Source: TravelTime; ONS; Eurostat; Centre for Cities’ calculations. Accessibility above 100 per cent does not necessarily mean that all residents are included as the transport network may accommodate residents from different towns and cities.

But serving a city centre by private transport alone is impractical – there isn’t enough road space, which limits the number of jobs that can be created there.6 Given the preference for high-skilled service businesses to be located in city centres, the performance of the public transport network is crucial to the economic performance of the city.7

Yet fewer people in big British cities can get into the centre within 30 minutes by public transport than their European counterparts (see Figure 3) – on average, it’s 40 per cent versus 67 per cent. This is also true when looking at a 45-minute threshold (see Appendix 2).8 As Figure 3 shows, this is the case for every large British city except Glasgow.

Figure 3: All large British cities, except Glasgow, have worse public transport accessibility than their European peers

Source: TravelTime; ONS; Eurostat; Centre for Cities’ calculations. Accessibility above 100 per cent does not necessarily mean that all residents are included as transport network may accommodate residents from different towns and cities.

This means that the labour markets of big British cities outside London are not as large as their populations would suggest. They have a smaller effective size as measured by the number of people who can reach the city centre by public transport compared with similar European cities.9 In reality, they don’t offer the business benefits they would be expected to.

Box 3: Transport performance as cities get larger

As cities get larger and physical distances increase, the share of workers who can reach the centre in 30 minutes does drop, as London and Paris show. This doesn’t mean, however, that these two cities have underperforming public transport networks. The large populations of economically successful megacities mean labour markets require bigger public transport networks, so many commutes are longer than 30 minutes.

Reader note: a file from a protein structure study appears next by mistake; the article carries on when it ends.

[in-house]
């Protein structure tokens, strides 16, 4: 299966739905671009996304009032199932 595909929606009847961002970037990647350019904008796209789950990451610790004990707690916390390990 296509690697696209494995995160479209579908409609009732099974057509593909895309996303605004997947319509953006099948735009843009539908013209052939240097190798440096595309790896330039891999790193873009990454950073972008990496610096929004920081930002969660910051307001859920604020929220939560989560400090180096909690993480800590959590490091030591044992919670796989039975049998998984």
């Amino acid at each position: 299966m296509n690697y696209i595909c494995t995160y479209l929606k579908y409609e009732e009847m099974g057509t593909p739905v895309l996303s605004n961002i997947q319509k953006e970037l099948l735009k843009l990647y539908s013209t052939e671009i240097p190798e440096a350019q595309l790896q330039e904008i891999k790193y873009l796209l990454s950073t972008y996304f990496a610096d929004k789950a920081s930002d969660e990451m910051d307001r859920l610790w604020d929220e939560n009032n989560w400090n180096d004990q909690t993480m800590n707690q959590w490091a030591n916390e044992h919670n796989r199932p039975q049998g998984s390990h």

There are two reasons why this may be the case. The first is a supply-side problem; British cities may have less public transport infrastructure than their European counterparts, resulting in a smaller network that is harder for residents to reach. This is what the debate on regional inequalities tends to focus on.

The second reason is a demand-side issue that is given much less air time – the built-form of British cities. As they are of a lower density than European cities, it is harder to scale public transport services and people are forced to live further away from existing infrastructure.

The following two sections look at the evidence available on each potential factor.

The area that public transport covers in big British cities is not universally worse than in European cities

Networks in large British cities do not necessarily cover less ground in 30 minutes than those on the continent. As Figure 4 shows, five of the nine big cities outside London have public transport systems of a similar size to their European peers. In fact, Birmingham, Glasgow, and Newcastle have networks that cover a larger physical area from which residents can still access the city centre in 30 minutes (Figure 5 compares the coverage in Birmingham and Lyon).10 In contrast, public transport systems in Leeds, Manchester and Sheffield allow a much smaller area to access their city centres in 30 minutes, despite the Metrolink and Supertram in the latter two.

Figure 4: The size of the public transport network is not a problem in all British large cities

Source: TravelTime; ONS; Eurostat; Centre for Cities’ calculations.

Figure 5: Birmingham’s public transport network (green lines) is larger than Lyon’s (pink), when measured by coverage area, but the two areas cover a similar number of residents

Source: TravelTime; ONS; Eurostat; Centre for Cities’ calculations.

British cities have poor public transport accessibility because they are not as dense as European cities

In large British cities, fewer people live in neighbourhoods that can easily access the city centre by public transport than in their Western European counterparts.11 Figure 6 shows that as European cities get larger, the areas that fall within 30 minutes of the city centre by public transport become denser. This is not the case for UK’s largest cities, with the exception of London, which is still less dense than Paris.

Figure 6: Britain’s biggest cities outside the capital have the biggest density mismatch with their European peers

Source:  TravelTime; ONS; Eurostat; Centre for Cities’ calculations.